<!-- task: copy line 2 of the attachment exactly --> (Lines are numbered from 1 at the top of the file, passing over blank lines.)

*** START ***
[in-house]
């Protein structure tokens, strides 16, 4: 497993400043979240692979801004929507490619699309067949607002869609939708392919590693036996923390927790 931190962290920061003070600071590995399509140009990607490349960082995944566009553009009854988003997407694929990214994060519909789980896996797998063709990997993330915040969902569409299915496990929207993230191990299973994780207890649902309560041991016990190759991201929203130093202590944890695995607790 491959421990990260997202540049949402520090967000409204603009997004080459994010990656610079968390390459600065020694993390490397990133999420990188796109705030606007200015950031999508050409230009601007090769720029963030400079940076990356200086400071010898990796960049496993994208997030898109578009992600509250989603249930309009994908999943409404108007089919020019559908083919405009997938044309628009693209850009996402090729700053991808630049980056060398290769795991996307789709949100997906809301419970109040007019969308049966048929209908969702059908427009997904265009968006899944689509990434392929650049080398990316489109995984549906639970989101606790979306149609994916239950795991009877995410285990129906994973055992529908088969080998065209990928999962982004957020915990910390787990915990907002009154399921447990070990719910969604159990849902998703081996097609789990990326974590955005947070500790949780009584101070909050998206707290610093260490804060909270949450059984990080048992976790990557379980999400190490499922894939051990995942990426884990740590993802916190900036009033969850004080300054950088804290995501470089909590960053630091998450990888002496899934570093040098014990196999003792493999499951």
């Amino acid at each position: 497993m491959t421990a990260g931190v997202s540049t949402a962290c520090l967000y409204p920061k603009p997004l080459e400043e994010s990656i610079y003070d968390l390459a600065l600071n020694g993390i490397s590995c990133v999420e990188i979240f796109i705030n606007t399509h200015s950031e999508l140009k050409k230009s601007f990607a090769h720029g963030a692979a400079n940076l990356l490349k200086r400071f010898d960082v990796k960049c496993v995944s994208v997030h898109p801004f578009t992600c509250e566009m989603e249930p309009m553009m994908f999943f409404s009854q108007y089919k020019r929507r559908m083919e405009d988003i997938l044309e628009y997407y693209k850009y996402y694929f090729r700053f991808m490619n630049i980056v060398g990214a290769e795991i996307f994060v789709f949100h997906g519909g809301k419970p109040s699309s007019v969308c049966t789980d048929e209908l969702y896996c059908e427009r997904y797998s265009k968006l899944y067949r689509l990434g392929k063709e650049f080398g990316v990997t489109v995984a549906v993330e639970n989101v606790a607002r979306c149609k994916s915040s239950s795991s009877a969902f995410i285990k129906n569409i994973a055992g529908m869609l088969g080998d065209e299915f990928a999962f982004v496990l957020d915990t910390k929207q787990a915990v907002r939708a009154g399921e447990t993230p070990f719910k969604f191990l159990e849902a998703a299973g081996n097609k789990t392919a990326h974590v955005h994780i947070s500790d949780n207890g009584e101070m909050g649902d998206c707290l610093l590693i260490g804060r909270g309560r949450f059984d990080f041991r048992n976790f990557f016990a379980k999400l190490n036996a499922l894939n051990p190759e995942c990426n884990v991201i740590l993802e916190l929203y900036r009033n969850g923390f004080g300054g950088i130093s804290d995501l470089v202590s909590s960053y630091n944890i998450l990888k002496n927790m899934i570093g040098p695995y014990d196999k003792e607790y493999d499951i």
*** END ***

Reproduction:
């Protein structure tokens, strides 16, 4: 497993400043979240692979801004929507490619699309067949607002869609939708392919590693036996923390927790 931190962290920061003070600071590995399509140009990607490349960082995944566009553009009854988003997407694929990214994060519909789980896996797998063709990997993330915040969902569409299915496990929207993230191990299973994780207890649902309560041991016990190759991201929203130093202590944890695995607790 491959421990990260997202540049949402520090967000409204603009997004080459994010990656610079968390390459600065020694993390490397990133999420990188796109705030606007200015950031999508050409230009601007090769720029963030400079940076990356200086400071010898990796960049496993994208997030898109578009992600509250989603249930309009994908999943409404108007089919020019559908083919405009997938044309628009693209850009996402090729700053991808630049980056060398290769795991996307789709949100997906809301419970109040007019969308049966048929209908969702059908427009997904265009968006899944689509990434392929650049080398990316489109995984549906639970989101606790979306149609994916239950795991009877995410285990129906994973055992529908088969080998065209990928999962982004957020915990910390787990915990907002009154399921447990070990719910969604159990849902998703081996097609789990990326974590955005947070500790949780009584101070909050998206707290610093260490804060909270949450059984990080048992976790990557379980999400190490499922894939051990995942990426884990740590993802916190900036009033969850004080300054950088804290995501470089909590960053630091998450990888002496899934570093040098014990196999003792493999499951």